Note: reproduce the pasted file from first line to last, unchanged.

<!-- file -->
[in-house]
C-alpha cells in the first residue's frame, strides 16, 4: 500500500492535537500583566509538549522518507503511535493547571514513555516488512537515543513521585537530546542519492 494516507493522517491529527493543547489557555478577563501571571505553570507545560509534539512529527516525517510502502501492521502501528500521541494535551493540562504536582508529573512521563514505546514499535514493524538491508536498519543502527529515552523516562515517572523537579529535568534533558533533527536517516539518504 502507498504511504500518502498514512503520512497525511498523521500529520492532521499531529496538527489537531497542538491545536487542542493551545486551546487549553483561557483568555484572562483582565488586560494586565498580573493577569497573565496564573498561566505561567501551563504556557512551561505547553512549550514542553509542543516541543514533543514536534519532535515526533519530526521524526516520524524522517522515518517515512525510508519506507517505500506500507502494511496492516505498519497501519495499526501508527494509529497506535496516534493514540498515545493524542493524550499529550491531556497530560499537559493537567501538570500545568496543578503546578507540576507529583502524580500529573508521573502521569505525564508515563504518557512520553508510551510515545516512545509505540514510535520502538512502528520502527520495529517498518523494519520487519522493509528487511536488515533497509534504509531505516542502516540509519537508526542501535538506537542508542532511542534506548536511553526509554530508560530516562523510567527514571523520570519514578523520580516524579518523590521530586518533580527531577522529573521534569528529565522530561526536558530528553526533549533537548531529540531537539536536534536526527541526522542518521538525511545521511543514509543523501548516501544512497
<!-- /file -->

[in-house]
C-alpha cells in the first residue's frame, strides 16, 4: 500500500492535537500583566509538549522518507503511535493547571514513555516488512537515543513521585537530546542519492 494516507493522517491529527493543547489557555478577563501571571505553570507545560509534539512529527516525517510502502501492521502501528500521541494535551493540562504536582508529573512521563514505546514499535514493524538491508536498519543502527529515552523516562515517572523537579529535568534533558533533527536517516539518504 502507498504511504500518502498514512503520512497525511498523521500529520492532521499531529496538527489537531497542538491545536487542542493551545486551546487549553483561557483568555484572562483582565488586560494586565498580573493577569497573565496564573498561566505561567501551563504556557512551561505547553512549550514542553509542543516541543514533543514536534519532535515526533519530526521524526516520524524522517522515518517515512525510508519506507517505500506500507502494511496492516505498519497501519495499526501508527494509529497506535496516534493514540498515545493524542493524550499529550491531556497530560499537559493537567501538570500545568496543578503546578507540576507529583502524580500529573508521573502521569505525564508515563504518557512520553508510551510515545516512545509505540514510535520502538512502528520502527520495529517498518523494519520487519522493509528487511536488515533497509534504509531505516542502516540509519537508526542501535538506537542508542532511542534506548536511553526509554530508560530516562523510567527514571523520570519514578523520580516524579518523590521530586518533580527531577522529573521534569528529565522530561526536558530528553526533549533537548531529540531537539536536534536526527541526522542518521538525511545521511543514509543523501548516501544512497